student draining a liquid
Draining off the isopropanol phase for disposal

I evaluated the relative weights of the dry mass of the algae to determine the relative biomass of cultures. I divided the extracted lipid quantities by the original dry mass of the algae sample to obtain the percentage of dry mass that was lipid; I compared these percentages to determine the relative lipid productions of the algae samples. I found the overall lipid production (oil yield) of the samples by multiplying the lipid content by the dry algae biomass.


Bar chart illustrating cellular total lipid content in control cultures compared to nitrogen depleted cultures.
A bar chart showing the overall total lipid yield in the control cultures and the nitrogen-depleted cultures.
chart measuring triglyceride content of sample cells highlighting differences between control cultures and nitrogen-depleted cultures
A bar chart showing the overall triglyceride yield from control cultures and nitrogen depleted cultures.
A bar chart showing the total algae biomass: centrifugation from control cultures and nitrogen depleted cultures.


A woman at a laboratory table working with equipment.
Staining cells with Nile Red/acetone

Data Discussion: The following general statements are supported by my data: the nitrogen-limited samples showed a higher lipid content but less biomass; the control samples showed a lower lipid content and higher biomass; all the carbon dioxide-infused samples initially grew well but then quickly died off, most likely due to an acidic medium, an unexpected side effect of extra CO2.

I assessed the overall lipid concentration of the tested samples by evaluating their lipid content and biomass concentration; this data determines which variable ultimately prompts algae to produce the most lipids overall. For both the hexane and chloroform extractions, the highest producers were the N cultures; their higher-percentage production rates overcame their lower biomasses.

There were a few unusual points in my data, one being the biomass of Sample C1A via centrifugation, which is inconsistently higher than both C1A via filtration and C1B. This result was probably due to measuring errors, as it was my first trial with centrifugation, and I suspect I had not yet fallen into a standard protocol for evaluation. The only other real discrepancy is between the ND2, ND3 and ND4 triglyceride and total lipid extractions; this could be explained partially by the fact that a drop or so of diluted ND3A was lost during extraction, and by a possible irregularity of the total lipids-to-triglycerides ratio within the samples themselves. However, given the amount of data and taking into account unavoidable irregularities, all results were very consistent for at least internal comparison.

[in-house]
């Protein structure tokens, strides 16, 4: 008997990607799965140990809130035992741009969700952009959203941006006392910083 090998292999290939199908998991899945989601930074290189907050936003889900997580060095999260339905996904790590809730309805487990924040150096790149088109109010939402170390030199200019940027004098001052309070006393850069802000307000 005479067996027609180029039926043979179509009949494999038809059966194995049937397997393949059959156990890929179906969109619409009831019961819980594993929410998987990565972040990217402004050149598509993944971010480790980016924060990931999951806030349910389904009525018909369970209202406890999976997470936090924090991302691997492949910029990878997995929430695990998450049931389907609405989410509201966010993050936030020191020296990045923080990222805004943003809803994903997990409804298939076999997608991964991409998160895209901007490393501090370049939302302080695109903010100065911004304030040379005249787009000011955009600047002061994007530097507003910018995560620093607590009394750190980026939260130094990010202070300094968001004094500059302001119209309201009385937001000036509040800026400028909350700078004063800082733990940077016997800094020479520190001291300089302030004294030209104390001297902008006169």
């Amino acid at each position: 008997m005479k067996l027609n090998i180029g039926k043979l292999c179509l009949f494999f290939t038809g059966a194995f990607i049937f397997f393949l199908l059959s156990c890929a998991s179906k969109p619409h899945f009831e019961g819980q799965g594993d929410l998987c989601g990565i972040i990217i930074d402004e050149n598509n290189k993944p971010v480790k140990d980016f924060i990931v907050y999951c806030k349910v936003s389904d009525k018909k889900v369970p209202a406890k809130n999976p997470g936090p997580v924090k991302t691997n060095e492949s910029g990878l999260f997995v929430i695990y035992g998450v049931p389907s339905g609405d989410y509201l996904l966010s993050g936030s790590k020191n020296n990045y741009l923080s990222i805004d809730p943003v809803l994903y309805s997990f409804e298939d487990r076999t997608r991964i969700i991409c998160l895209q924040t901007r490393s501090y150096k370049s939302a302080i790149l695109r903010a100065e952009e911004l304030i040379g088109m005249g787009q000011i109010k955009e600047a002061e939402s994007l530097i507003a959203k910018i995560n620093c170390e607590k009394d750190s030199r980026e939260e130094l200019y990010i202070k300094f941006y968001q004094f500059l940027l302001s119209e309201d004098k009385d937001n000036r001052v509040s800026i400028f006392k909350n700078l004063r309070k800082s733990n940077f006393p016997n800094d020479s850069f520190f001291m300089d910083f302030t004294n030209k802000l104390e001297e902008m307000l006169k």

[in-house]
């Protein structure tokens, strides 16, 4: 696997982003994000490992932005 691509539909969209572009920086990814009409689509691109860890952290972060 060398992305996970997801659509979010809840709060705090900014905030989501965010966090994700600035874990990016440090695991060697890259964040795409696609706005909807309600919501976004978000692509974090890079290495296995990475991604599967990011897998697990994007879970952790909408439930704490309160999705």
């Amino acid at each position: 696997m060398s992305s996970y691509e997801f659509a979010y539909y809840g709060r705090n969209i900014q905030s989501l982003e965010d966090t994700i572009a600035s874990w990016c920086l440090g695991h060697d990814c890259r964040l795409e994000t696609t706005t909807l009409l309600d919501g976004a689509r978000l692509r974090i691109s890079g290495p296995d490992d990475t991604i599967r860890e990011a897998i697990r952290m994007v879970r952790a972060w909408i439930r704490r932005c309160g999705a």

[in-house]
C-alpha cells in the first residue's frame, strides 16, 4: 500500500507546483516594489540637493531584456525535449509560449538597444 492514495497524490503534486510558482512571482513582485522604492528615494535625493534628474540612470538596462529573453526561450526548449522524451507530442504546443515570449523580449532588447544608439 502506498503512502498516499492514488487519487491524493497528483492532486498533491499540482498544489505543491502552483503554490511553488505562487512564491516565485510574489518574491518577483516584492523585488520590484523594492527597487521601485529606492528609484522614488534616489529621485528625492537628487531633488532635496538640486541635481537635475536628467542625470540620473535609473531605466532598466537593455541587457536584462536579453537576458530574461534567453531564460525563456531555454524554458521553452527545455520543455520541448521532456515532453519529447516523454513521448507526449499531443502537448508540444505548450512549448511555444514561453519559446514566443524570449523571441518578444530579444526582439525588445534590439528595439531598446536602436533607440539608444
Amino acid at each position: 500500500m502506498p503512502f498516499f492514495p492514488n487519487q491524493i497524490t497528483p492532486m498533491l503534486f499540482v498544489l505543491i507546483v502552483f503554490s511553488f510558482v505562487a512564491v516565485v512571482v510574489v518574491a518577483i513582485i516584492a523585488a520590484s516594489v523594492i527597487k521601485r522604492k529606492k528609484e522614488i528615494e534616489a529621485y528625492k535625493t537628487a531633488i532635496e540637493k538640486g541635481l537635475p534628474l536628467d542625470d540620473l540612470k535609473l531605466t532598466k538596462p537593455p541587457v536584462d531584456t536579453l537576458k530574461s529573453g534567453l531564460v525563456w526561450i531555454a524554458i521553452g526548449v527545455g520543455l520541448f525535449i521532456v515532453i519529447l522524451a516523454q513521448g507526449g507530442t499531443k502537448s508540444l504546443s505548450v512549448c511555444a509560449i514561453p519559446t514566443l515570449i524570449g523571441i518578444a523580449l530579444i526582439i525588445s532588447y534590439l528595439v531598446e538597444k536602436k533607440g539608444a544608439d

Constructed photobioreactor.
Culturing in the photobioreactor

Procedural Analysis and Observations: The first time I attempted to culture the algae, I met with no success. I used small dilutions of the initial seed culture (only 1:250 on my first attempt, then 3:100, 1:25 and finally 1:10, but by that point my seed cultures were dying), which meant that the culture wasn't able to start properly when very dilute. Another factor possibly contributing to my initial failure was that of too much agitation. Upon discussion with other algal researchers, I found that more success might be gained by delaying agitation until a day or two after inoculation. Too much bubbling could also have had an effect on the next issue with growth: tests with indictor paper revealed that the pH of my media was much too low: only 6.5, when the optimum level for N. oculata growth is 8.2 to 8.4. Most likely the extra agitation introduced too much carbon dioxide into the media, forming carbonic acid and making it far too acidic for the cultures to survive. The final aspect of my setup that may have been an issue was the temperature of my PBR, which was consistently a few degrees lower than optimum (about 20°C rather than 22°C).

To rectify all of this, I did the following: First, I ordered a larger and denser seed culture (2L high density) and cultured at a ratio of 3:20 (75 ml seed in 500 ml media). Also, I did not aerate for the first three days after culturing and then bubbled gently, with only a few bubbles a second. To rectify the low pH, I added 50 ml of a saturated solution of control media and sodium bicarbonate with a pH of 9 to every liter of media to bring it to a pH of 8 to 8.5, as well as monitoring pH throughout growth. Finally, I moved my entire setup to a closet with its own thermostat so that I could regulate the temperature closely at 22°C. These alterations succeeded, and the cultures grew well. I was surprised by how hard it was to cultivate algae in the first place, and then amazed by how quickly it grew once I had gotten it started!